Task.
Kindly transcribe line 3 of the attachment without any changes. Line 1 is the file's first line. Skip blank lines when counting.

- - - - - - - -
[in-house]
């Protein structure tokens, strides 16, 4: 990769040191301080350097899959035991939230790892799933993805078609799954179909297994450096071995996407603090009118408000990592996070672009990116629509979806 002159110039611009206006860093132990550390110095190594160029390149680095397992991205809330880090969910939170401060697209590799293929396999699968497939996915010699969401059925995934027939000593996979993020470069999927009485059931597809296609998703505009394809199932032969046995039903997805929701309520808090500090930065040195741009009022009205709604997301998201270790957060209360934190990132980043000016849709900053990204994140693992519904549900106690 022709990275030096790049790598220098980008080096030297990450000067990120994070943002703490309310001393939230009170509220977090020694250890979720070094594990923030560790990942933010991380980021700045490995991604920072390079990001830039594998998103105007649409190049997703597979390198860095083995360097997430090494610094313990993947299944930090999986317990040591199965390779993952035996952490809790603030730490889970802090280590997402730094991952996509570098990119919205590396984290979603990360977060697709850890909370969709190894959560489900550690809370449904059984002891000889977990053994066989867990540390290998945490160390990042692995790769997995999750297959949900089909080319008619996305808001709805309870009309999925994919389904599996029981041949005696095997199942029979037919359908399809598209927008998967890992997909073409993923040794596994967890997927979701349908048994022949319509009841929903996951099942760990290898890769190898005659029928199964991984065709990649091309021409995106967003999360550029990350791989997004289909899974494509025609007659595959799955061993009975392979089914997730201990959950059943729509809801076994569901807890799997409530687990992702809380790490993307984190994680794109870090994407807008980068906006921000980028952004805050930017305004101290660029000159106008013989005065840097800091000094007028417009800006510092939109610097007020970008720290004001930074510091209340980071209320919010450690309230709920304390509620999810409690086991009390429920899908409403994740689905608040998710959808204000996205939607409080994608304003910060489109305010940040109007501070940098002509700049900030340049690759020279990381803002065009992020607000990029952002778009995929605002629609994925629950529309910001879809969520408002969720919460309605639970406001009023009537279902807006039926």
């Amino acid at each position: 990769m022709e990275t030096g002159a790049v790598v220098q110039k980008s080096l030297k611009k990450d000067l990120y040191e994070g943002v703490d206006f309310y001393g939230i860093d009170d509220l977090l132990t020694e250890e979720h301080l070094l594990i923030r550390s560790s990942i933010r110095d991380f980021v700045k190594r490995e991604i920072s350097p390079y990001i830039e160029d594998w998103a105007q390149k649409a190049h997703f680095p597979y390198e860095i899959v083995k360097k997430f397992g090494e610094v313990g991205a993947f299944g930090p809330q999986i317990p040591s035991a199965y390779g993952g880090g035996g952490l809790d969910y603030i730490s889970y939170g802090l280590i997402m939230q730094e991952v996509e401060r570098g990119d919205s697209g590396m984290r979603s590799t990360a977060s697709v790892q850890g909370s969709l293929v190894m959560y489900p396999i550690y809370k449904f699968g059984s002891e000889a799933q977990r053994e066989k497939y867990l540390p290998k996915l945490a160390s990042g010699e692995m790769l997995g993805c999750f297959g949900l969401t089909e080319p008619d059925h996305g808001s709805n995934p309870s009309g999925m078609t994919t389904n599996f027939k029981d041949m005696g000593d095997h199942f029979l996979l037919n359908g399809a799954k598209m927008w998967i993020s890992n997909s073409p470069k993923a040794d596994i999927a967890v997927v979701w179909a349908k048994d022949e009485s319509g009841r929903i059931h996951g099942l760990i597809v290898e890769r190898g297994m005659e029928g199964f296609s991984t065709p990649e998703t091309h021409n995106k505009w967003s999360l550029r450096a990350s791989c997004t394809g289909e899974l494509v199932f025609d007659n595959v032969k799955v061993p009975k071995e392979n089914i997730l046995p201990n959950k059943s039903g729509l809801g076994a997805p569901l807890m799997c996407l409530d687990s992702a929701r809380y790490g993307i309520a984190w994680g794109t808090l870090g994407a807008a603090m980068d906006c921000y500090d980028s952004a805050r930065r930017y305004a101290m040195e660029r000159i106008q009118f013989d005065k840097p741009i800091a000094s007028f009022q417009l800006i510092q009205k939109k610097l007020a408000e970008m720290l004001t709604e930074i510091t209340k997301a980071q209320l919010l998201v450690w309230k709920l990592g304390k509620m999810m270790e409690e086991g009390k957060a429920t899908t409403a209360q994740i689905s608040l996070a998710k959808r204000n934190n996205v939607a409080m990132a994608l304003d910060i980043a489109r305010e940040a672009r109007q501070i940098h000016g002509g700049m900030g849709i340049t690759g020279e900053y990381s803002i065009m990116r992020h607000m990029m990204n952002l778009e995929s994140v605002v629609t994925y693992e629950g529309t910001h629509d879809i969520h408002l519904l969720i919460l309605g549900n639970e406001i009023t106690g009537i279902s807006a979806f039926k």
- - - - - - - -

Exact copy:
């Amino acid at each position: 990769m022709e990275t030096g002159a790049v790598v220098q110039k980008s080096l030297k611009k990450d000067l990120y040191e994070g943002v703490d206006f309310y001393g939230i860093d009170d509220l977090l132990t020694e250890e979720h301080l070094l594990i923030r550390s560790s990942i933010r110095d991380f980021v700045k190594r490995e991604i920072s350097p390079y990001i830039e160029d594998w998103a105007q390149k649409a190049h997703f680095p597979y390198e860095i899959v083995k360097k997430f397992g090494e610094v313990g991205a993947f299944g930090p809330q999986i317990p040591s035991a199965y390779g993952g880090g035996g952490l809790d969910y603030i730490s889970y939170g802090l280590i997402m939230q730094e991952v996509e401060r570098g990119d919205s697209g590396m984290r979603s590799t990360a977060s697709v790892q850890g909370s969709l293929v190894m959560y489900p396999i550690y809370k449904f699968g059984s002891e000889a799933q977990r053994e066989k497939y867990l540390p290998k996915l945490a160390s990042g010699e692995m790769l997995g993805c999750f297959g949900l969401t089909e080319p008619d059925h996305g808001s709805n995934p309870s009309g999925m078609t994919t389904n599996f027939k029981d041949m005696g000593d095997h199942f029979l996979l037919n359908g399809a799954k598209m927008w998967i993020s890992n997909s073409p470069k993923a040794d596994i999927a967890v997927v979701w179909a349908k048994d022949e009485s319509g009841r929903i059931h996951g099942l760990i597809v290898e890769r190898g297994m005659e029928g199964f296609s991984t065709p990649e998703t091309h021409n995106k505009w967003s999360l550029r450096a990350s791989c997004t394809g289909e899974l494509v199932f025609d007659n595959v032969k799955v061993p009975k071995e392979n089914i997730l046995p201990n959950k059943s039903g729509l809801g076994a997805p569901l807890m799997c996407l409530d687990s992702a929701r809380y790490g993307i309520a984190w994680g794109t808090l870090g994407a807008a603090m980068d906006c921000y500090d980028s952004a805050r930065r930017y305004a101290m040195e660029r000159i106008q009118f013989d005065k840097p741009i800091a000094s007028f009022q417009l800006i510092q009205k939109k610097l007020a408000e970008m720290l004001t709604e930074i510091t209340k997301a980071q209320l919010l998201v450690w309230k709920l990592g304390k509620m999810m270790e409690e086991g009390k957060a429920t899908t409403a209360q994740i689905s608040l996070a998710k959808r204000n934190n996205v939607a409080m990132a994608l304003d910060i980043a489109r305010e940040a672009r109007q501070i940098h000016g002509g700049m900030g849709i340049t690759g020279e900053y990381s803002i065009m990116r992020h607000m990029m990204n952002l778009e995929s994140v605002v629609t994925y693992e629950g529309t910001h629509d879809i969520h408002l519904l969720i919460l309605g549900n639970e406001i009023t106690g009537i279902s807006a979806f039926k």